Everyone likes a good prison break, as the producers of the American TV show of the same name can happily attest, now that they’re on their fourth series – despite the titular escape having successfully happened at the end of the first. In the movies as well as on television, the excitement of breaking out of gaol has inspired numerous top notch flicks – from the wartime POW classics like The Great Escape and cult favourite Escape to Victory through to more modern takes on convicts struggling to get out like Escape from New York and Alien 3.
Yet there’s always a bit of a problem with dealing with escapes from prisons when those impounded are actual criminals, rather than unlucky soldiers or characters trapped in futuristic dystopias. After all, if they’ve been locked up, they’ve probably done something wrong – unless the filmmakers opt for the old favourite of the innocent man breaking out to prove that he’s not guilty.
As such, this is a bit of a rarity – a prison break flick where those escaping are all genuine criminals. Revolving around an aging institutionalised convict, twelve years into a life sentence and happy to keep his head down until death finally gives him his release, the morality of entertainment based on criminals escaping justice was always going to be a tricky one to handle, especially as this is – on the surface – a fairly typical action-packed thriller.
But where Hollywood may have turned this into one of those morally ambiguous summer movies where it’s all about the action, this is an Anglo-Irish production and, as such, has opted for a more low-key approach. The clincher is in the two leads – veteran Brian Cox and the younger thesp Joseph Fiennes (still in the shadow of his brother Ralph, but nonetheless making a good stab at it).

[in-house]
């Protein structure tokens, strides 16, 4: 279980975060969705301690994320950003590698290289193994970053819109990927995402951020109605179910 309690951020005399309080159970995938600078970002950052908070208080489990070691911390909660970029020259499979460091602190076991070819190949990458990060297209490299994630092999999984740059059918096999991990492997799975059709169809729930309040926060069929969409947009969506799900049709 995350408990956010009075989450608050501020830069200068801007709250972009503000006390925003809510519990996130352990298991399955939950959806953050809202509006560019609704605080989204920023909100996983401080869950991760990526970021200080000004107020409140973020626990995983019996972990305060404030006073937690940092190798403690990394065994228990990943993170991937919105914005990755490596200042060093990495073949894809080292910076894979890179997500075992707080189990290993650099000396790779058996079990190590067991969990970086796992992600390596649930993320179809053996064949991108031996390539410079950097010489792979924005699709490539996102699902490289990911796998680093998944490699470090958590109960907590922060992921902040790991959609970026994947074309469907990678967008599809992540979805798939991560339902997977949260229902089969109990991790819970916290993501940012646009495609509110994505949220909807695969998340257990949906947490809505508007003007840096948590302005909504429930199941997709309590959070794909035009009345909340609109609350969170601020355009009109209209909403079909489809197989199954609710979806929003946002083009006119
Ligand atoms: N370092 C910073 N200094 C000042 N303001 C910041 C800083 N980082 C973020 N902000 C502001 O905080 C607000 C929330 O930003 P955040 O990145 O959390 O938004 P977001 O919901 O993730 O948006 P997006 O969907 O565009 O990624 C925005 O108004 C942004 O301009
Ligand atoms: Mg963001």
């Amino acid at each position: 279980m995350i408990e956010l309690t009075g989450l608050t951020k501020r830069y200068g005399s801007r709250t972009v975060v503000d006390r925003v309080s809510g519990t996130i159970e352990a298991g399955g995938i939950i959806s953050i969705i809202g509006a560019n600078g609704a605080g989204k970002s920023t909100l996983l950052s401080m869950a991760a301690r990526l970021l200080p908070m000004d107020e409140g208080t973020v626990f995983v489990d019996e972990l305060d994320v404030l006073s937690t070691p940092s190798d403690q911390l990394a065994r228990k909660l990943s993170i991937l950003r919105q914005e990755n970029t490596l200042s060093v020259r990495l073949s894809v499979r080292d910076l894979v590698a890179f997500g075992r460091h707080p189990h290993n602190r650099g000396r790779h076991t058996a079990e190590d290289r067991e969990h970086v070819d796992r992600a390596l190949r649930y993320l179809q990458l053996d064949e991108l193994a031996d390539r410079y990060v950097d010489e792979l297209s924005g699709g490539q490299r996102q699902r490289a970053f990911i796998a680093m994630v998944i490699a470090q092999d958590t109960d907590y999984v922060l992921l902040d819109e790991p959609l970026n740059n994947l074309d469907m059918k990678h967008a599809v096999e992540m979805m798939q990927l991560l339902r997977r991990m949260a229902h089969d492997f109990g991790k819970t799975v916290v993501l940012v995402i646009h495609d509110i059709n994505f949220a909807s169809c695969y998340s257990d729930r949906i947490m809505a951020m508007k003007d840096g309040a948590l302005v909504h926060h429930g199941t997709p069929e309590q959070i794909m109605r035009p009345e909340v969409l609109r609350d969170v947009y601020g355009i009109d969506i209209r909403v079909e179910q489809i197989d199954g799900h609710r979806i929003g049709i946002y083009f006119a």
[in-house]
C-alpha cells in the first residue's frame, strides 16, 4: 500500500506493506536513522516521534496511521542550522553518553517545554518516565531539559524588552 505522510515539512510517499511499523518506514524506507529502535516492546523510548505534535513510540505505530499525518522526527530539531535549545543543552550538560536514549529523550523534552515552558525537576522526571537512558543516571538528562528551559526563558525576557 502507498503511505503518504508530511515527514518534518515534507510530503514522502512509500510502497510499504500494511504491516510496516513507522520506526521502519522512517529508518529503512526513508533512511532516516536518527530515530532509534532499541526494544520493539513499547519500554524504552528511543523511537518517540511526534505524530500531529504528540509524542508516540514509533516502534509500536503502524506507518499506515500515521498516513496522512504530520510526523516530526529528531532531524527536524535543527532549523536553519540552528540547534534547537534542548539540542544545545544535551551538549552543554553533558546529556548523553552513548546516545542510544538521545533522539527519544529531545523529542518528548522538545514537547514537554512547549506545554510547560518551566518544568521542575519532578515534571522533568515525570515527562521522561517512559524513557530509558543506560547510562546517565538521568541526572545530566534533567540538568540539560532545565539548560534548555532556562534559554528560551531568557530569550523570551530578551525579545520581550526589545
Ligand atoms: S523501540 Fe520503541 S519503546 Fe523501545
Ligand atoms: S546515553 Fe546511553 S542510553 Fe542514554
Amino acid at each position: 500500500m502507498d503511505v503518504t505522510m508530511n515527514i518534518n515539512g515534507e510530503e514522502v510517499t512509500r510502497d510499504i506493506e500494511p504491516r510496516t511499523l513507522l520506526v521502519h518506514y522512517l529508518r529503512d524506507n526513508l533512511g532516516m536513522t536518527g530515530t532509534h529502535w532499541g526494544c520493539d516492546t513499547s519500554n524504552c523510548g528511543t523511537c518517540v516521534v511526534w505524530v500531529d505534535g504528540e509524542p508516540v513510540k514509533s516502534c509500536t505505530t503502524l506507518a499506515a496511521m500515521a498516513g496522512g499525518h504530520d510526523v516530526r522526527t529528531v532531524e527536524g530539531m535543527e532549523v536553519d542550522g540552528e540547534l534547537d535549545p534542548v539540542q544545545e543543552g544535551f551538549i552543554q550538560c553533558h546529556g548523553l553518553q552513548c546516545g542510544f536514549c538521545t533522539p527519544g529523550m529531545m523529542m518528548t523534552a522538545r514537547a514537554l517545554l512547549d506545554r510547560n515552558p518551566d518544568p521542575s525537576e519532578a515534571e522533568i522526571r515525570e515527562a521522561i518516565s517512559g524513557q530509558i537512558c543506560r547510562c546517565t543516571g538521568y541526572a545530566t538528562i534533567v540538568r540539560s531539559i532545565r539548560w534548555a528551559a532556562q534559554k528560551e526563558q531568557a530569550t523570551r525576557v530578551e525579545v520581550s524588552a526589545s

Yes, they could have gone for a guns and glory approach – all violent shoot-outs and bloody massacres – but instead we’ve ended up with a far more interesting and engaging character study, as the two mismatched convicts hatch their escape plan, all to help Cox’s aging con get to see his daughter one last time before she dies of cancer.
Joining the two leads in their escape plan is range of oddball convicts played by an array of quirky character actors, from the well-known Damian Lewis to the less-famous but equally talented Liam Cunningham (best known for Ken Loach’s controversial The Wind That Shakes The Barley) and Dominic Cooper (pretty-boy Dakin in The History Boys) – and even the quirky choice of Brazilian musician Seu Jorge, best known for his oddball acoustic Portuguese cover versions of David Bowie songs in 2004’s The Life Aquatic.
This intriguing and intelligent casting makes for a mismatched, bickering group up there with the best of them, from The Dirty Dozen to The Magnificent Seven – all scrabbling around in tunnels like a grimier version of The Great Escape. If you go in expecting spectacle and excitement, you’ll get a bit to keep you happy, but will likely end up disappointed. However, if you’re looking for a sympathetic look at the nature of regret, rehabilitation and redemption amongst the criminal classes – with a bit of action chucked in for good measure – then look no further. It may not be a masterpiece, but this is nonetheless well worth a couple of hours of your time – not least for yet another of the acting masterclasses which we’ve all come to expect from the oft-underrated Cox.